Personal Journey

Writing Conference Memoirette

I just attended the Lorain County  Library’s (awesome!) writer’s conference led by Chuck Sambuchino. The most interesting moment of the conference was when Chuck read manuscripts and murdered them in front of us. Until that moment, I’d never actually experienced group tension in the flesh. It was like an invisible spider web stretched across the room and we all vibrated in sympathetic agony when one of our own was being devoured. I have several friends whose work I recognized, and my heart went out to them. It got so bad I started passing notes like a manic teenager.

 

I took preemptive action, telling myself things like: what does he know? and maybe he won’t get to mine. And if he didn’t… hallelujah. Amen.

He did get to mine, and I had a wonderful moment of peace as the librarian read my manuscript aloud. To hear a stranger read, with the inflection I meant it to have was a gift. Then she stopped reading. I braced myself. Stopped breathing. My face flushed.

“Pretty good,” were his first words. “I actually wrote ‘good’ in three places on this.” Then he went on to say that the language carried him through the first page, but I better have something happen on page two, by god. I wrote in the top margin: SURVIVED.

My friends were more optimistic. They clapped me on the back as if I’d had a victory. One called me “Miss Good Good Good,” which is almost as gratifying as “Oh captain, my captain” or “the queen,” but that’s taken (Kathleen!).

Our writer’s group would describe themselves as pulling no punches, maybe even cutthroat. But I think they give the medicine with a spoon full of sugar, as Mary Poppins would say. They’re gentle when they cut you.

Not so, Chuck-the-ripper.

Yet we are thankful. We all know, we collectively agree even if we singularly squirm in humiliation and shame: your medicine is good for us, and we’ll come out the other side better writers. I’m humbled and awed by the spirit of grit and determination I see in my friends. I get a front row seat on seriously amazing journeys, watching flesh and blood people take their licks at our meeting, apply the lessons and grow. I look at them and I say, if they can grow, so can I. We look at each other and say, if she can gracefully take the hit and come back swinging, so can we.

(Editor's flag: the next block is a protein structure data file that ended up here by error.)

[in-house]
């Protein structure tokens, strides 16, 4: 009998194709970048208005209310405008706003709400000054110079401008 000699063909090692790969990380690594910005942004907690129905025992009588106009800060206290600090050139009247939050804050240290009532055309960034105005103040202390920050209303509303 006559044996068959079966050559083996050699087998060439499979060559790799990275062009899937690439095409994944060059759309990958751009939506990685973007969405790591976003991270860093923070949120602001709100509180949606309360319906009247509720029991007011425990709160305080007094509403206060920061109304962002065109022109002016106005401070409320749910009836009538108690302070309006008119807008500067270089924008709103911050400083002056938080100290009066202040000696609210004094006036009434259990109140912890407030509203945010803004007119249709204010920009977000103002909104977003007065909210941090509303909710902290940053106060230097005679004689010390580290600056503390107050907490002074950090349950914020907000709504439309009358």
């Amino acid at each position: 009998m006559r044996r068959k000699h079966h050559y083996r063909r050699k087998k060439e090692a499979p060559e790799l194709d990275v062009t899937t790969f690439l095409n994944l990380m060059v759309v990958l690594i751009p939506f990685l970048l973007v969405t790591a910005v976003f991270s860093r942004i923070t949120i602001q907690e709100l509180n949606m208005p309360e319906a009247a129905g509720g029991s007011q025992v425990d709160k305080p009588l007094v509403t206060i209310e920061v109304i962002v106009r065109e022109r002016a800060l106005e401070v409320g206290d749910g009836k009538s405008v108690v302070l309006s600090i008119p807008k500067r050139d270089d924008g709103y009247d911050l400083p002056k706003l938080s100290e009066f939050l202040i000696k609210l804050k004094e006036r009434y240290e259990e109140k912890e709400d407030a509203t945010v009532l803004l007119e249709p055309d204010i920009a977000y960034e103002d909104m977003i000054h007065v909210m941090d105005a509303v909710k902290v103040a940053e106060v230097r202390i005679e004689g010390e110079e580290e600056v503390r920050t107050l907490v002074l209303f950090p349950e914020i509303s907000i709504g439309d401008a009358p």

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9 thoughts on “Writing Conference Memoirette”

  1. Your writing is poetic beauty, Kelly. Seriously. You deserved his praise.

    Mine wasn’t my best work. I hadn’t had anyone read and edit, nor had I spent the time refining my submission. I expected the criticism. Haha. I spent an hour reworking it last night. What I crammed into a page was originally 2 1/2 pages. Now it’s three, but it allowed me to develop the beginning better. I took his advice on some points. We can only grow!

    1. You have an awesome attitude, Cyndi. And also the thick skin he mentioned. Maybe not walrus-thick, but thick enough. I’m working on mine, and imagine it’ll come when I begin sending out query letters… if not sooner.

  2. I experienced a similar group session at my Chicago conference. “Group tension in the flesh” describes it perfectly. Painful for sure, but it hurts good, right? My session was from 8-10 pm. I didn’t sleep that night. I was so mad, frustrated after. But now I see everything differently! 🙂

  3. Group tension in the flesh–exactly! I kept reminding myself to breathe and he wasn’t even reading mine! I kept thinking, “You are supposed to say one criticism to three nice things!” I get what he was doing, I just didn’t expect it to be so harsh.

  4. That was really encouraging. I always think my writing is terrible and that allows me to take the punches when it proves true. It’s the compliments that throw me off and I end up shrugging and thanking people while looking for the nearest exit.

    And you have a wonderful writing style, it’s great. I can read your stories all day! Keep it up Kelly!

    1. I’m always hard on my writing too. Whatever I write, if it gets negative feedback, I decide it must be junk. I can tell you, yours is awesome. Hopefully this trait of self-flagellation will make us the best writers we can be. I read that Stephen King originally threw Carrie in the trash because he didn’t feel he’d captured the teen girl mindset. It was Tabitha who rescued it from the garbage and encouraged him to try to publish it. You probably knew that though!

      1. Haha I did know that, but it’s quite interesting to see how even the greats had moments of doubt. Thank you though, you help encourage my writing too.
        We’re on our way Kelly. We can do it!

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